Oct 2020

Trend of Natural Gas and LNG Prices

Short-term trend

  • The assessed spot LNG price for delivery to northeast Asia, JKM, in November 2020 recovered to USD 5 per million in late September and continued rising to USD 7.38 as of 23 October for delivery in December, which was the highest level since January 2019.
  • As the LNG supply is subdued by the extended maintenance at Gorgon LNG, delayed restart of Prelude FLNG which will not resume shipment by the end of the year and reduction of LNG production in the United States partly because of hurricanes and low operational rates, it offset the demand shock from the COVID-19 and helped the JKM price remain at a relatively high level.
  • Although the prospect for global economic recovery from the COVID-19 pandemic is still uncertain, it is expected that Asian consumers will likely purchase more spot LNG cargos to meet the growing demand for upcoming winter, which is likely to be colder than the previous winter because of La Niña. However, India and China might cut the purchases of spot LNG cargoes as India is price-sensitive and China could always turn to gas pipeline imports if the JKM price is higher. This would be alleviated as some suspended or reduced LNG production in the United States starts to ramp up. As the utilisation rate of US LNG liquefaction increases, the rise in price may slow down. The average spot LNG price published by METI was USD 3.4 for September delivery (USD 1.2 higher than August 2020).
  • The Henry Hub price for delivery in the following month was at USD 3.02 as of 27 October 2020. The price rose above USD 2 in early August and remained at that level except for the brief dropping to USD 1.8 because of the shutdown of some liquefaction facilities in mid-September. The price climbed back in October hovering at levels above USD 2.5 and above USD 3 towards the end of the month. The increase in the price level was contributed by the domestic heating demand in winter and modest natural gas production, as well as the resumed production at Cameron LNG which had shutdowns due to hurricanes and Cove Point LNG after regular maintenance. As it is expected that the winter 2020/2021 is going to be colder than the previous one, the HH price will continue to remain at a stable level in winter.
  • Meanwhile, the TTF price for delivery in the following month was at USD 5.15 as of 27 October. It recovered to above USD 2 since early August, further to USD 3 in late August and USD 4 in early September. The rise of the price was partly contributed by two events in Norway. The shutdown at Hammerfest LNG production facility caused by a fire and production suspension from six oil and gas fields since 5 October because of a strike. The strike ended on 9 October after a wage agreement. The TTF price is expected to increase as there will be more heating demand in winter. However, the overall demand outlook is still uncertain as the regions are facing the second wave of COVID-19.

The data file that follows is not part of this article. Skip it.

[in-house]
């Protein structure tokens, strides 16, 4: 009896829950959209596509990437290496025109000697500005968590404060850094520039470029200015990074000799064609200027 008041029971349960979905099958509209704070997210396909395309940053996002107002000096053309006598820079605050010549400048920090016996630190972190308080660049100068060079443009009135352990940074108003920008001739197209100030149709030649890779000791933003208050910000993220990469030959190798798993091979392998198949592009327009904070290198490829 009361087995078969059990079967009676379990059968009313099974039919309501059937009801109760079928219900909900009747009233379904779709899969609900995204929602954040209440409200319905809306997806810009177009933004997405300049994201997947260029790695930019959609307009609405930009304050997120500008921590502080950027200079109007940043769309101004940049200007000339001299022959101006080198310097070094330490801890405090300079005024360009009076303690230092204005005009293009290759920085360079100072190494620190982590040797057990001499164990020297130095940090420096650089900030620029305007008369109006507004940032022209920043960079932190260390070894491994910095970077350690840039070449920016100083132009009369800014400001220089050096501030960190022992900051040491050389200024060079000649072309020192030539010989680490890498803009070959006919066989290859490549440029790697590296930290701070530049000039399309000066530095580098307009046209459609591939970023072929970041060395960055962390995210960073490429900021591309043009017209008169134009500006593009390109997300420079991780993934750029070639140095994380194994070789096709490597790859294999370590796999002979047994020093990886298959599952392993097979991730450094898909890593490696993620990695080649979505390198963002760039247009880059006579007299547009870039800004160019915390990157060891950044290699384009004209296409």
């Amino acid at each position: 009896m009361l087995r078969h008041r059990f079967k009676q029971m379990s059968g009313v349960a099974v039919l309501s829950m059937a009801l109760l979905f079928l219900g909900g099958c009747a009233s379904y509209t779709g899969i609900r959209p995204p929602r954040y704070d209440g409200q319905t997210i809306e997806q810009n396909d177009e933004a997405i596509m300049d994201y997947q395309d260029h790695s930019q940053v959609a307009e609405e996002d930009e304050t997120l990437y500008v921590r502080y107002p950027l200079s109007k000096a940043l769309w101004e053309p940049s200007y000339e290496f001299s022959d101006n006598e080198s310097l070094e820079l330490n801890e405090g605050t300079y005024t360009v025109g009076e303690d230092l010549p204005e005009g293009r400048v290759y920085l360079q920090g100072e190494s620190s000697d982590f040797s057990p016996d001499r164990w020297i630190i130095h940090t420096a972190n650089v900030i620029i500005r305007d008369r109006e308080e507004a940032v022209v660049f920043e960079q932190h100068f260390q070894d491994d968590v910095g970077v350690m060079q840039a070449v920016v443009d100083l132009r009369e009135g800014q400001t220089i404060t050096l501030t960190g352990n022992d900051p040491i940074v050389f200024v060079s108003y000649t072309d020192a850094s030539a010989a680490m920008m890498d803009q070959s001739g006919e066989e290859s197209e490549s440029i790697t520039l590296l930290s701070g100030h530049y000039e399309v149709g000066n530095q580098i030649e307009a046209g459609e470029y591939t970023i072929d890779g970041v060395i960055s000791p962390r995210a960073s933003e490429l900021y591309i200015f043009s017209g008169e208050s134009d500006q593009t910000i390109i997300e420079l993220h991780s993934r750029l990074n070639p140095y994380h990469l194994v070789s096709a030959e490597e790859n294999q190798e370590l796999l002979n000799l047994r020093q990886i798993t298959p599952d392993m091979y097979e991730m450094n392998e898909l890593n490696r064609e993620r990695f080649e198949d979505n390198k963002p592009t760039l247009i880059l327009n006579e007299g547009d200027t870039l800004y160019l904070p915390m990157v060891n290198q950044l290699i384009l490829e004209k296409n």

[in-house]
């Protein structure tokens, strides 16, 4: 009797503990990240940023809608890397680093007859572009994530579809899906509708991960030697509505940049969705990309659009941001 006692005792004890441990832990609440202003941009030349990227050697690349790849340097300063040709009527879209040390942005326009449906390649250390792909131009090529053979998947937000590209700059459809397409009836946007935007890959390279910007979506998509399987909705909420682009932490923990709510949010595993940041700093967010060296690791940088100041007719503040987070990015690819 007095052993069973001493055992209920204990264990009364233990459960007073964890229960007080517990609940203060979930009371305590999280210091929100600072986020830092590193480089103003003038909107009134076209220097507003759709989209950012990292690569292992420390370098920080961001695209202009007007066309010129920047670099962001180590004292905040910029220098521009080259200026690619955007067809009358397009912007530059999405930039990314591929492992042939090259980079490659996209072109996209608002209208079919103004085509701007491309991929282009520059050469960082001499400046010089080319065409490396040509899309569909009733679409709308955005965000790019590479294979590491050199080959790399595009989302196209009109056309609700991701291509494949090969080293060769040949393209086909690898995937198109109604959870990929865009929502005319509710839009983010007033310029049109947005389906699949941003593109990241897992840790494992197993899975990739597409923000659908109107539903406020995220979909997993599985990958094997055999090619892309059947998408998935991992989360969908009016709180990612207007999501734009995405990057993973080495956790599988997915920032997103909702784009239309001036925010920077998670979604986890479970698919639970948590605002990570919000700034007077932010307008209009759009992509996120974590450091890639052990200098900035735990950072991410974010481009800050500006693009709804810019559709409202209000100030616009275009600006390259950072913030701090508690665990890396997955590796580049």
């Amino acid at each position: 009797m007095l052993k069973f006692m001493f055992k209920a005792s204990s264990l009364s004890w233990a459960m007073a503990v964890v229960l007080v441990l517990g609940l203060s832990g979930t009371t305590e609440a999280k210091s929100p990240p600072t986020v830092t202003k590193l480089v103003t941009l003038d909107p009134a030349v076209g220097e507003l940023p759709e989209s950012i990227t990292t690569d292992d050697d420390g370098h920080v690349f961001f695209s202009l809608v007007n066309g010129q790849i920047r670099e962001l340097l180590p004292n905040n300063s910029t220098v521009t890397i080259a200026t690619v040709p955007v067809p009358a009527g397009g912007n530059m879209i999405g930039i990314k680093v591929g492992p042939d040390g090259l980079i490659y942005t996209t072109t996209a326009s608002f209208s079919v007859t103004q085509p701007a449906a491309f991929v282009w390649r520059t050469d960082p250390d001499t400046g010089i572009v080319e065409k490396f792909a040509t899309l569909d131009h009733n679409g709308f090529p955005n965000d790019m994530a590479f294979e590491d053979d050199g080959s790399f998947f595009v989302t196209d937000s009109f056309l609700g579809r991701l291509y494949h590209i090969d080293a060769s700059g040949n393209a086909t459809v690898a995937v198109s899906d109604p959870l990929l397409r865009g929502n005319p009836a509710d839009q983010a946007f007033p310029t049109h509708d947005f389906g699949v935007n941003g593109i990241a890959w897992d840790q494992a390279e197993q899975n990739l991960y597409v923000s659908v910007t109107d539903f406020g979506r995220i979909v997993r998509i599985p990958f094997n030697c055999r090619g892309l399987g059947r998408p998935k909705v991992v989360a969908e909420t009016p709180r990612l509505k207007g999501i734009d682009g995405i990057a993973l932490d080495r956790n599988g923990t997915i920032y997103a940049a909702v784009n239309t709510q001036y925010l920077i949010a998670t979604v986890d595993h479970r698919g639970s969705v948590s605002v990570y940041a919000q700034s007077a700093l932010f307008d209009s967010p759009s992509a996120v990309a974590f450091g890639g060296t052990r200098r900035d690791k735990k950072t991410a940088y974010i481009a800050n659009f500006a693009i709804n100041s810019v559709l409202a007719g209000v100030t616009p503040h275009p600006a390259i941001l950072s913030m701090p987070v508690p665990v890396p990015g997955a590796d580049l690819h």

• Based on preliminary figures from Japan's customs statistics from the Ministry of Finance, the country's average LNG import price was USD 5.51 in September 2020. The average landed prices of LNG in Japan from ASEAN, the Middle East, and Russia in September were USD 4.88, USD 5.11, and USD 5.48 respectively, which were all below the overall average of USD 5.51. On the other hand, the average landed price of LNG in Japan from the United States in the same month was USD 8.08, much higher than the overall average import price of USD 5.51.
  • The average price of USD 5.51 was 1.9 times as high as the JKM price of USD 2.90 for delivery in September 2020 (assessed between mid-July 2020 and mid-August 2020). The gap was smaller compared to 2.75 in August but still wide.
  • As most of the long-term LNG contract prices in Japan are linked to oil prices except for the LNG from the United States, the collapse of international crude oil prices also affected long-term LNG contract prices. Reflecting on the downward trend of crude oil prices, the average landed LNG price in September was under USD 6 for two months in a row. The average price for October is expected to slightly increase. Meanwhile, Japan imported 6.504 million tonnes of LNG in September 2020, 1.0% higher than the previous year.

LNG and Spot Gas Prices, 2019-2020

Mid- to long-term trend

  • Japan's average LNG import price peaked at USD 18 in 2012 and fell to USD 5.51 in September 2020, the lowest since January 2005. This was largely due to the downward trend in crude oil prices, to which the long-term contract LNG prices are pegged.
  • As the impact of the fall in crude oil prices in March 2020 was reflected in Japan's average LNG import price after a time lag of around three months, Japan's average LNG import price fell to under USD 6 in August and September. From October onwards, Japan's average LNG import price is expected to pick up slightly, reflecting the rise in crude oil prices from July onwards.